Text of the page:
As the cluster of Thoroughbreds rounded the track toward me, I realized that this was no ordinary horse race. The horses’ nostrils puffed clouds of hot breath into the icy air, and they kicked clumps of snow into the faces of those who trailed. The field, though small, was a flurry of color and seemed just on the brink of chaos as the riderless animals pulled a rainbow of skiers, each braced in a half-squat. Spectators cheered and snapped photos, raising glasses of champagne toward the blazing winter sun. No, this was no ordinary horse race. This was White Turf in St. Moritz, a horse event in Switzerland.
The Birth of White Turf
But there’s an essential difference: In American skijoring, a rider controls the horse while the skier is towed by a rope, often navigating a course of jumps and other obstacles. In Swiss skikjöring, the skiers are also “drivers”—they must steer their steeds themselves.
Skikjöring, a marriage of extreme skiing and driving, became a competitive sport in 1906.
“As is the case for several other innovations in the Engadine [region of Switzerland in the Eastern Swiss Alps], it was the English who laid the foundations of what has become today’s White Turf by being pulled with ropes behind horses from St. Moritz to Silvaplana and back,” says Tina Olivia Seiler, White Turf press officer.
The first skikjöring race was quite different from the modern White Turf. The horse-driver teams started individually and covered roughly 6 miles of village roads in just over 20 minutes. However, there were not yet any frozen lakes to traverse. It wasn’t until the following year, 1907, that organizers would move the event to Lake St. Moritz where the horses began racing in groups on a prepared track, and White Turf was born.
The horses competing in galloping events in St. Moritz don’t let the snow slow them down much. They’ve nearly doubled their pace since 1906, often hitting speeds of 31 miles per hour.
But in the early decades of White Turf, neither the sports themselves nor the gear were regulated, making competition an especially risky endeavor for human and equine alike. Indeed, in 1965, not a single skikjöring driver finished the race.
In response, the sport has been recognized and regulated as an official equestrian discipline, and several actions have been taken to improve safety: The horses’ shoes are equipped with special runners, skis must be brightly colored so the horses see them, drivers must pass a test of their skills, skikjöring heats are limited to four or five teams, and the ice is evaluated to ensure it will hold beneath the weight of snowpack and the thunder of hooves.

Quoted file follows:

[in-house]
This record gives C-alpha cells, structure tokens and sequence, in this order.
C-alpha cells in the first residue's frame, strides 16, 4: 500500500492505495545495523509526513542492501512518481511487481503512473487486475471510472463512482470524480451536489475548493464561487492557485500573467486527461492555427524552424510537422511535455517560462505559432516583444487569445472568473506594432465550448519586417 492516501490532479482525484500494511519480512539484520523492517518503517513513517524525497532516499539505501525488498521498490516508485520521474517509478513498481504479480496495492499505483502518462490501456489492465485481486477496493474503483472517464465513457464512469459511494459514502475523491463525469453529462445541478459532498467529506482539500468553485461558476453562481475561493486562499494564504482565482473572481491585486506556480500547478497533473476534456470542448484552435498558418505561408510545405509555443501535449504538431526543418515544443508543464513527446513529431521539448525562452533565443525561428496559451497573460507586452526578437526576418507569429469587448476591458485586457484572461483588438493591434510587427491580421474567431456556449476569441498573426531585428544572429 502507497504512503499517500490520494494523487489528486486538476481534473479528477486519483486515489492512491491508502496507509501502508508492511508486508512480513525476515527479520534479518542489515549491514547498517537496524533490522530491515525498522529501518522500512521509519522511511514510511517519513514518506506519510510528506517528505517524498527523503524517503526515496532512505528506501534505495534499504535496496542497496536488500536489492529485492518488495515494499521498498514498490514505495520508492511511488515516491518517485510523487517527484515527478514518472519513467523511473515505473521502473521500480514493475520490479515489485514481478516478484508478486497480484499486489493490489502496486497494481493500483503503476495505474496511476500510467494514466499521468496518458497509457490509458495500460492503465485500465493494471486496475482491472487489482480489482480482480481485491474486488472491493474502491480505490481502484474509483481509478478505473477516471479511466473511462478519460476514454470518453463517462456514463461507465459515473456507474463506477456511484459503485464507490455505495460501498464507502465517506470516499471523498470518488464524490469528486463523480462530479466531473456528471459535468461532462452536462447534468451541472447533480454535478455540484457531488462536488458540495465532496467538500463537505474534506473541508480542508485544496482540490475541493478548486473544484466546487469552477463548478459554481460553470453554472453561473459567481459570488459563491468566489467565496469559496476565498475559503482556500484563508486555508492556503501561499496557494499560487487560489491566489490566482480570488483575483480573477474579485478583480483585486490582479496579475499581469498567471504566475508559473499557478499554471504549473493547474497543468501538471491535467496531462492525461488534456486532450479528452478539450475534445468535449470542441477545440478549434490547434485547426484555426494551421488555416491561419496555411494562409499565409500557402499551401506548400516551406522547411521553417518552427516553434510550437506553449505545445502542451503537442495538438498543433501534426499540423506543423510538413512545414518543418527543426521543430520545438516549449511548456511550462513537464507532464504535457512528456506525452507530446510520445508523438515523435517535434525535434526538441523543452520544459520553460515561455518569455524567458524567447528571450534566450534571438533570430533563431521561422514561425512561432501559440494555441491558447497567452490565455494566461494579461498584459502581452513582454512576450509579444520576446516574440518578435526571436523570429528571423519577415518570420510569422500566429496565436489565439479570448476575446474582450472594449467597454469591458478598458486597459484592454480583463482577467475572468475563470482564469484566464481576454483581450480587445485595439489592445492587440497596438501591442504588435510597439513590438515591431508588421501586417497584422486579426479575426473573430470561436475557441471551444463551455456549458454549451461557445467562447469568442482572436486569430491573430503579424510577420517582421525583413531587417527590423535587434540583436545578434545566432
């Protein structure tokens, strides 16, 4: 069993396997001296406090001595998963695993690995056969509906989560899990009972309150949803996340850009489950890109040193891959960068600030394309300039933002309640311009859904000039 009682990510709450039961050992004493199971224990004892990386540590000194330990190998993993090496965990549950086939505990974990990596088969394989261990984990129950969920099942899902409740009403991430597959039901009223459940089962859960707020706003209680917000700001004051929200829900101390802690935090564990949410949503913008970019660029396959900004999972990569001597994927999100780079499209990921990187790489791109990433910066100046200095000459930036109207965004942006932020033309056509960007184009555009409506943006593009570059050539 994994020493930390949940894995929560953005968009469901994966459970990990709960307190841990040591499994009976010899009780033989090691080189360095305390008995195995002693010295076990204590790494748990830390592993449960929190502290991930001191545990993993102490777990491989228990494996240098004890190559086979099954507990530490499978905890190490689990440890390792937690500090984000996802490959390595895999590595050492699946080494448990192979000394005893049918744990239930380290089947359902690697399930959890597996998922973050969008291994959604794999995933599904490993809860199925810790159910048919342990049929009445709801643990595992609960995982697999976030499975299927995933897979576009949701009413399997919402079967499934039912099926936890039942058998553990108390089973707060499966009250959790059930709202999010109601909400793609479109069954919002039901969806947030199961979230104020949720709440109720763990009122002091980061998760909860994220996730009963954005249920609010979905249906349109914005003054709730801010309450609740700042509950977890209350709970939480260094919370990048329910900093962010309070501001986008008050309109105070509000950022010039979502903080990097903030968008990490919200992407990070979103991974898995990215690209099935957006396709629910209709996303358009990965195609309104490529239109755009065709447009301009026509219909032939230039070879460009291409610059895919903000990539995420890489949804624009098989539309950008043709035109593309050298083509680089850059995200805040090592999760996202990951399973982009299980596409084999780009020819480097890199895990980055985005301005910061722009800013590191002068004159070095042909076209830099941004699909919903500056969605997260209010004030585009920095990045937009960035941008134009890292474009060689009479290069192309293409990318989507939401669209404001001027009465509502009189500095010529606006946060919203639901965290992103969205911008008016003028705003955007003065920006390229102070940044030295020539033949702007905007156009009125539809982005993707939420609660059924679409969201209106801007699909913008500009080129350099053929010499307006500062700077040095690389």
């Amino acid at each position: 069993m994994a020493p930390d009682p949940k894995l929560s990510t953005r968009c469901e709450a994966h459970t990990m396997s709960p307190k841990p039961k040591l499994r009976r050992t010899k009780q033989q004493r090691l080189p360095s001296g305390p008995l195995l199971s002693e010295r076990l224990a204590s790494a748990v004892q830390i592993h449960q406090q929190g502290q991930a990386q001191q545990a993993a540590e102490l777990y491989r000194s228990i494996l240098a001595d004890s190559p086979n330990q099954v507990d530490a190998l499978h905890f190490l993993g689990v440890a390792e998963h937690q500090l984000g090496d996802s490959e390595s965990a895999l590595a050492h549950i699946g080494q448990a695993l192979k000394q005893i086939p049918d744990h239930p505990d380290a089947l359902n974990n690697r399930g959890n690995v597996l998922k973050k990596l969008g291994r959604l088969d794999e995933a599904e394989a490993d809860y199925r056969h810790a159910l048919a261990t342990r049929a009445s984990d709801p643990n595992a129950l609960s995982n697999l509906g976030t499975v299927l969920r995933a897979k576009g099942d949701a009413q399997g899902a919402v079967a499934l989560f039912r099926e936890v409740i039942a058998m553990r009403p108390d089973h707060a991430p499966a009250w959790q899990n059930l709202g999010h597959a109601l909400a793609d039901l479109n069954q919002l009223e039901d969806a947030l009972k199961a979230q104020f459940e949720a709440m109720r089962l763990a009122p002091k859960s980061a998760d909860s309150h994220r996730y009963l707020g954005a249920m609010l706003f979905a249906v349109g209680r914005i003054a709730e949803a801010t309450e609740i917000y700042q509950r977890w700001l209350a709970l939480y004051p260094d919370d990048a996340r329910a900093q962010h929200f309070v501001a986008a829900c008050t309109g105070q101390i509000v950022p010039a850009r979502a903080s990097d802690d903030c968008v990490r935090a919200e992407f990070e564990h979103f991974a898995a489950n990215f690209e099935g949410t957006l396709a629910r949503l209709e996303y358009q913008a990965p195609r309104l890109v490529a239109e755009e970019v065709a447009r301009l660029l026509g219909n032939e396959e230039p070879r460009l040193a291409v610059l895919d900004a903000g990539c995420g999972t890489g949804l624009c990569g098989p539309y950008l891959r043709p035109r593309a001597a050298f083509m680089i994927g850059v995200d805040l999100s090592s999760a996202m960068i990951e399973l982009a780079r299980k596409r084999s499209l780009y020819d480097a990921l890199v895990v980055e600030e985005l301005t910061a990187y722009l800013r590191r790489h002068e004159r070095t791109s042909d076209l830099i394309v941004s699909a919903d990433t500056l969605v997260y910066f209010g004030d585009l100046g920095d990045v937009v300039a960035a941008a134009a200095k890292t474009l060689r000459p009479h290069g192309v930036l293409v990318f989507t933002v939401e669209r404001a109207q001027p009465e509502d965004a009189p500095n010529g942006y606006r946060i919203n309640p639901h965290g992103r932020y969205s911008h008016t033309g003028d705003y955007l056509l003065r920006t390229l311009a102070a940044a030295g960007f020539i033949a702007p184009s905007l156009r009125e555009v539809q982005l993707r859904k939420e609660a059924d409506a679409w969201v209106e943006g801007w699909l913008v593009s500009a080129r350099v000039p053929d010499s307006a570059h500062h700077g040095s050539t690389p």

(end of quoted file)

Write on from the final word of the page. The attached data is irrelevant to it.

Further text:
White Turf attracts roughly 35,000 visitors annually, an international mashup of the jet-set, accidental tourists, and horse fanatics. Between races, fans can place bets, sip whiskey and hot chocolate, enjoy live music, or simply crunch across the snow to watch the athletes warm up in the paddock.
A Swiss Experience
Just days before White Turf 2020, I was in a tiny village called Nax, hoping to try this quintessentially alpine sport combining horses and snow. I managed to attempt a hybrid version—that is, I used the same type of harness the skikjörers do, but in the American style, I depended on a rider to handle the steering.
As I picked up my bar, Katia turned in her saddle. “Ready?” she asked. I nodded nervously, checking to make sure my skis both pointed forward, and with a cluck and a kick, we were off at a trot. The harness pulled taut and I jerked forward, wobbling for a moment before finding my balance.
We cruised around a groomed snowfield. Soon, Katia picked up the pace, and we cantered over the soft hills and around the sweeping turns. Despite the grin splitting my face, I was grateful that, on top of keeping myself upright, I didn’t have to worry about managing the 1,600-pound horse that pulled me. We might have gotten up to 10 miles per hour.
That afternoon, I strolled the streets of Nax and lounged on my porch, gazing at the Matterhorn and nursing my already-sore muscles. I dined on raclette cheese and wine. The next morning, I took a series of buses and trains—made easier by the Swiss Travel Pass—to Brig, where I boarded The Glacier Express, the world’s “slowest express train,” bound for White Turf and the glamorous St. Moritz.
Experience Winter in St. Moritz, Switzerland with Horses
St. Moritz, Switzerland has several claims to fame. Tucked into the southern slopes of the Albula Alps at 5,910 feet, the town is the birthplace of winter sports, twice host to the Winter Olympic Games, and home to healing mineral springs.
Today, visitors can still sip bubbly water from a Bronze Age fountain at the Forum Paracelsus or bomb down the world’s oldest and only natural bobsled run—the St. Moritz-Celerina Olympia. They can shop their favorite couture designers, explore an emerging contemporary art scene, and indulge in top wines and cuisine from just about anywhere in the world.
And on three Sundays in February, they can gather for a one-of-a-kind meet in which intrepid athletes and their equine partners race on frozen Lake St. Moritz.